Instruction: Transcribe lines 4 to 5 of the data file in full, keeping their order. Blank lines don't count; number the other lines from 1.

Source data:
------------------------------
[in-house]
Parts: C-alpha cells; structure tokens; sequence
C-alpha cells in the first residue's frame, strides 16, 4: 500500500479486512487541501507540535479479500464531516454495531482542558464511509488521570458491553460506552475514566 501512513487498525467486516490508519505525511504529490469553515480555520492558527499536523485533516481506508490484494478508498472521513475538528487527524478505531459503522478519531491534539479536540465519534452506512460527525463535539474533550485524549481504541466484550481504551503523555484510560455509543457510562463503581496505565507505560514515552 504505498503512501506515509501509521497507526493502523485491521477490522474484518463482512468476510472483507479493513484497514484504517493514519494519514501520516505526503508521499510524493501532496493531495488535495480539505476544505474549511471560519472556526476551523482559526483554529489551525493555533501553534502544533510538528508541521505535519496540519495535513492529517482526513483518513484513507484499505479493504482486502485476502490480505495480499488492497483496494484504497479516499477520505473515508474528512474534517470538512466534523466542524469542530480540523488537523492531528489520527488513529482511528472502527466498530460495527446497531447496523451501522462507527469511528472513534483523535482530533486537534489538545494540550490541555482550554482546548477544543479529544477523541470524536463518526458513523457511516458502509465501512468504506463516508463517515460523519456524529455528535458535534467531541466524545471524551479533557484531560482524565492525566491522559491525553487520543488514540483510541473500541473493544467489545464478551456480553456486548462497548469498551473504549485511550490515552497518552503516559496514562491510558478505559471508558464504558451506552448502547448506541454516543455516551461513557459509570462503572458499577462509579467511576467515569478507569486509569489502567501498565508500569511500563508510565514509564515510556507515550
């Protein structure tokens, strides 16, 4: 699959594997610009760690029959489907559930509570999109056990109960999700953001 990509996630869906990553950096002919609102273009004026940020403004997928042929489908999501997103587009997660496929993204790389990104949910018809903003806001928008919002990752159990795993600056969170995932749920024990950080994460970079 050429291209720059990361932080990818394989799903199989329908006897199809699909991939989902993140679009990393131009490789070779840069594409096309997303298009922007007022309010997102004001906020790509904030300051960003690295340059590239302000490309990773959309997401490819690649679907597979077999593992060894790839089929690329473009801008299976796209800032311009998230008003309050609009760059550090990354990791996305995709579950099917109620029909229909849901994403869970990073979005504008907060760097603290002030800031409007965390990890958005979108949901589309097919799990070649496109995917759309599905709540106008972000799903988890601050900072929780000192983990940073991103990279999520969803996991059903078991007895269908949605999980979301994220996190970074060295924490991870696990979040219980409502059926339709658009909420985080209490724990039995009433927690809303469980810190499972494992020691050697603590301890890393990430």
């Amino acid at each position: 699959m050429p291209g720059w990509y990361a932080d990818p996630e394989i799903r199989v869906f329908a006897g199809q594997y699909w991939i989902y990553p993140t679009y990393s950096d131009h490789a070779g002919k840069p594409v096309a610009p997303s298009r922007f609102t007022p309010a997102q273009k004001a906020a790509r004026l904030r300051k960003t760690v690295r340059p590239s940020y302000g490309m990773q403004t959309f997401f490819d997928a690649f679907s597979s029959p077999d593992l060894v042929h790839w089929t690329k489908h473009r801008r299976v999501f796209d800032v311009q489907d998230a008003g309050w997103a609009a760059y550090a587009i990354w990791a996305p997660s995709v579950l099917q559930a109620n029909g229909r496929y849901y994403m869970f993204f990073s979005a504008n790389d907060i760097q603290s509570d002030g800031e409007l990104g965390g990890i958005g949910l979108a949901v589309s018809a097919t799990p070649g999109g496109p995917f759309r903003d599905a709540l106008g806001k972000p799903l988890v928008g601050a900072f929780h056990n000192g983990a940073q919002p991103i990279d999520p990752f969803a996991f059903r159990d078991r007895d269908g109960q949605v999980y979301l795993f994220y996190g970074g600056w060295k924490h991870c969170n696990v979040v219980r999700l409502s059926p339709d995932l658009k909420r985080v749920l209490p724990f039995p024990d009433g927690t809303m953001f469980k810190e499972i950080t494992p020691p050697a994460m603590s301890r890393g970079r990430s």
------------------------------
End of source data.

């Protein structure tokens, strides 16, 4: 699959594997610009760690029959489907559930509570999109056990109960999700953001 990509996630869906990553950096002919609102273009004026940020403004997928042929489908999501997103587009997660496929993204790389990104949910018809903003806001928008919002990752159990795993600056969170995932749920024990950080994460970079 050429291209720059990361932080990818394989799903199989329908006897199809699909991939989902993140679009990393131009490789070779840069594409096309997303298009922007007022309010997102004001906020790509904030300051960003690295340059590239302000490309990773959309997401490819690649679907597979077999593992060894790839089929690329473009801008299976796209800032311009998230008003309050609009760059550090990354990791996305995709579950099917109620029909229909849901994403869970990073979005504008907060760097603290002030800031409007965390990890958005979108949901589309097919799990070649496109995917759309599905709540106008972000799903988890601050900072929780000192983990940073991103990279999520969803996991059903078991007895269908949605999980979301994220996190970074060295924490991870696990979040219980409502059926339709658009909420985080209490724990039995009433927690809303469980810190499972494992020691050697603590301890890393990430």
């Amino acid at each position: 699959m050429p291209g720059w990509y990361a932080d990818p996630e394989i799903r199989v869906f329908a006897g199809q594997y699909w991939i989902y990553p993140t679009y990393s950096d131009h490789a070779g002919k840069p594409v096309a610009p997303s298009r922007f609102t007022p309010a997102q273009k004001a906020a790509r004026l904030r300051k960003t760690v690295r340059p590239s940020y302000g490309m990773q403004t959309f997401f490819d997928a690649f679907s597979s029959p077999d593992l060894v042929h790839w089929t690329k489908h473009r801008r299976v999501f796209d800032v311009q489907d998230a008003g309050w997103a609009a760059y550090a587009i990354w990791a996305p997660s995709v579950l099917q559930a109620n029909g229909r496929y849901y994403m869970f993204f990073s979005a504008n790389d907060i760097q603290s509570d002030g800031e409007l990104g965390g990890i958005g949910l979108a949901v589309s018809a097919t799990p070649g999109g496109p995917f759309r903003d599905a709540l106008g806001k972000p799903l988890v928008g601050a900072f929780h056990n000192g983990a940073q919002p991103i990279d999520p990752f969803a996991f059903r159990d078991r007895d269908g109960q949605v999980y979301l795993f994220y996190g970074g600056w060295k924490h991870c969170n696990v979040v219980r999700l409502s059926p339709d995932l658009k909420r985080v749920l209490p724990f039995p024990d009433g927690t809303m953001f469980k810190e499972i950080t494992p020691p050697a994460m603590s301890r890393g970079r990430s």